It may be hard to imagine now in a world of clicks and cardboard packages, but before the pandemic, many retailers were confused about who the digital shoppers were.
“Many brands treated digital and in-store as two separate channels with different KPIs,” explains Ricardas Montvila, vice president of global strategy at customer insight platform Mapp. “There was an opinion that physical customers were different from those using e-commerce. Some even thought they were online avatars buying their sofas and dresses!
A digital change
However, the Covid lockdowns changed this perspective as physical stores were largely closed and everyone moved online. It led to retailers increasing their e-commerce services, physical retailers rapidly adopting online for the first time, and pure digital brands expanding their capacity.
This included more online delivery slots, click-and-collect services, mail-in product samples, and digital payment options. “The pandemic caused the shift to digital retail to accelerate much faster than previously anticipated. Customers had to switch to e-commerce, even those who weren’t tech-savvy or preferred the in-store experience. To a great extent they enjoyed it and accepted it”, says Montvila.
As closures were relaxed and stores reopened, albeit with social distancing rules still in place, retailers adopted additional services, such as pre-booked wardrobe spaces and expanded mobile/online apps to include product catalogues. This allowed customers in the store to browse online and shop using contactless or contactless self-service terminals, or wait until they returned home.
“After confinement, if you sold cosmetics, it was still not possible for people to try on makeup at the counter,” explains Montvila. “But consumers adapted very well. They understood that they couldn’t use a fitting room or try on lipstick, but they could still buy and then return the item if they weren’t satisfied.”
As such, there has been an expansion of so-called hybrid, ‘phygital’ shoppers, those who shop not only in store but also online.
According to a report on primary shopping methods in 2021 from the National Retail Federation and the IBM Institute for Business Value, about a fifth of baby boomers and a third of Gen Z now shop hybrid.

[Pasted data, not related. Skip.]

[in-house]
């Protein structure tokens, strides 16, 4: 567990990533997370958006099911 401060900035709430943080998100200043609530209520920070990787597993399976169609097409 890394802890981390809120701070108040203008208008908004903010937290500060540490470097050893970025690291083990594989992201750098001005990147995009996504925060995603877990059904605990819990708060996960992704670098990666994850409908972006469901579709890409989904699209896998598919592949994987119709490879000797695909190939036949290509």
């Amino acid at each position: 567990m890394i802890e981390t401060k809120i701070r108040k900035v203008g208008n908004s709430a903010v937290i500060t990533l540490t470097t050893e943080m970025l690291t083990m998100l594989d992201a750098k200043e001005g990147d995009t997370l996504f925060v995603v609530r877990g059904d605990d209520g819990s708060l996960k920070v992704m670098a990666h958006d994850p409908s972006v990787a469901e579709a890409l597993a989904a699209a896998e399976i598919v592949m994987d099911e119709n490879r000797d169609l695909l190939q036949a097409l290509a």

“Retailers now realize that the person browsing online and watching YouTube videos and the person walking into the store are the same person,” says Montvila. “They have not transformed from that avatar to a physical being. People are buying through both channels. Perhaps some retailers thought that things would return to normal after the pandemic, in the sense that we would all return to stores, but many of the changes we have seen will remain and evolve. That means digital, physical and hybrid.”
It also means, he adds, that those in the C-suite have a greater desire to speed up their omnichannel services. “They are more aggressive in spending their money on innovative and exciting technologies,” says Montvila.
This includes contactless payments, as seen at clothing retailer Zara and Amazon Fresh grocery stores. “Using the Zara example, you simply place your items at the self-service checkout, an RFID scanner calculates how much you owe, and you pay,” explains Montvila. “For those of you who don’t like to twiddle your thumbs while the assistant folds your clothes, that’s very welcome!”
Another example is magic mirrors, which have been used by firms such as Charlotte Tilbury to take advantage of virtual reality and allow customers to try on makeup digitally in-store.
A need for more information
According to a recent Mapp report, ‘Retail of the Future’, customers simply want to maintain the ‘convenience and ease of shopping online, but long to see, touch and inspect before they buy’. They want a seamless experience that blends their online and in-store experiences, from deals to product selection to ease of payment.